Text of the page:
My mum was a really cool mum. She was super excited when I got my period (and told her girlfriends about it #embarrassing) and laughed when I bought my first bra with cups “secretly”. What did I think? That she will not find it? Come on, Nicole. She was always happy to stop by the bookstore with me and buy me books. She used to sew clothes for me and proudly attended each of my school and piano concerts (they could not have been that great, I can tell you this much). She was kind and loving and silly and shy and funny. She loved music, dancing, arts, jewellery, coffee and her friends. People loved her, and so did I.

Wifi and regrets

Since I left Bulgaria to study abroad our relationship mainly consisted of Viber calls and tight hugs at airports. While I was getting depressed in Sweden, she was getting depressed in Bulgaria. One of us made it out a bit better than the other.

Some years ago my parents separated and the whole thing really affected my mum. She stopped taking care of her health. She became too focused on what other people thought of the whole situation instead of on her inner peace and personal happiness. She started drinking a bit too much. I vividly remember talking to her one evening while travelling with the public transport in Vilnius and she did not sound well. I thought she might take her own life. I got out of the trolley and cried my eyes out on the street. It broke my heart. It was the day I promised myself to do my best to be a good daughter for as much time as we have – to listen to her, not to get angry, to be kind, to send her postcards more often. That evening I tasted the bitterness of what it would be like to lose her and have regrets, so I did my best not to have any when the time came.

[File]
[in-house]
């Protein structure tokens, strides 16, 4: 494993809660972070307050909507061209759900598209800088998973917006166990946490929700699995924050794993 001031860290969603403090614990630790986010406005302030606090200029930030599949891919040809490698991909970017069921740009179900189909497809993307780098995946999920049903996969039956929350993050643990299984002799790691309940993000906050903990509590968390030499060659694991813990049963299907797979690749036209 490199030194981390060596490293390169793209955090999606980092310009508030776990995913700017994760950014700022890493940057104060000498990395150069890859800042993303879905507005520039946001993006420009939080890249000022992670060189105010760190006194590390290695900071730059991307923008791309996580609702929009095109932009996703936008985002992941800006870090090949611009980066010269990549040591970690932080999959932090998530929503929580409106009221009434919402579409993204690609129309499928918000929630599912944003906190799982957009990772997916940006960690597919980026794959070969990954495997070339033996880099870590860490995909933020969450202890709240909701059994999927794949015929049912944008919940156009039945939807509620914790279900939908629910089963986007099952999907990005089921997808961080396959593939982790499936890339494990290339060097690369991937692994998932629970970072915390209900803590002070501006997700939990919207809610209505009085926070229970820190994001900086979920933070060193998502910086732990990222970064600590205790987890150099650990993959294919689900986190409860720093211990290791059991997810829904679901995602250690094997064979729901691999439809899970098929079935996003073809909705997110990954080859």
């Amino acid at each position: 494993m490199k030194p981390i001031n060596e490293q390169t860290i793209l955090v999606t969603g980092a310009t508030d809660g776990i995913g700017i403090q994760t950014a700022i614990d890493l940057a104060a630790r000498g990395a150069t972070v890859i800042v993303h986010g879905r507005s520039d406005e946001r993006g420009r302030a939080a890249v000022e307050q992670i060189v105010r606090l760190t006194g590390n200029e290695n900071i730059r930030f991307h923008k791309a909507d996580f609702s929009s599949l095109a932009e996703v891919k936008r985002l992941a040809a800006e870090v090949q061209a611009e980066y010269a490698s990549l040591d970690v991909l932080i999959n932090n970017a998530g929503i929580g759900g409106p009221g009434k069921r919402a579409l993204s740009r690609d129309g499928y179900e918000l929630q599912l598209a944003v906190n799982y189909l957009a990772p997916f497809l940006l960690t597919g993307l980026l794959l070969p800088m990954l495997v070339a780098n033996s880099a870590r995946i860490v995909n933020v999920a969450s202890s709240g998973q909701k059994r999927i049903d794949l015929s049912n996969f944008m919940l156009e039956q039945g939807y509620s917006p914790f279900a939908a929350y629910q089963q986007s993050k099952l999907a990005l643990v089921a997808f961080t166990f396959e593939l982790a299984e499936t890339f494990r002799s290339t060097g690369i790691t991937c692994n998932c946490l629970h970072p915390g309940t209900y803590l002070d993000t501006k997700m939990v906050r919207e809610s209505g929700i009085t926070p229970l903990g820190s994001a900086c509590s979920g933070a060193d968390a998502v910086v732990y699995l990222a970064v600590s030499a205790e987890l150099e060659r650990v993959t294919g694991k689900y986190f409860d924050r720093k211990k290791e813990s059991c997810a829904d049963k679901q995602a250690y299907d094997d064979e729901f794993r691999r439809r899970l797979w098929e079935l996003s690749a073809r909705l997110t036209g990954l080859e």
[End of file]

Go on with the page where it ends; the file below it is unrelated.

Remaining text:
The time came way too soon (I guess it always does). I was not prepared to lose my mum at 27. I know there are people who have had even less time with their parents, but that does not make it any easier. The morning when my sister called me to tell me the news, I was sitting on the couch. I was eating Greek yoghurt with blueberries. At first, I didn’t understand what my sister was telling me. Then I couldn’t breathe. I had spoken to my mum the day before. She was in the hospital and I was worried about her. I was planning to call her after breakfast. I did not get that chance. She was gone and my last words to her were “Call me when you get wifi.”.

“Call me when you get wifi”?!

Of all the words in the world… It could have been better. It could have been worse. What I truly meant was “I am worried about you. Call me when you get home. I love you.” But I did not say all of that and as life would have it, I never got that call. She never got that wifi. One less mystery about the afterlife.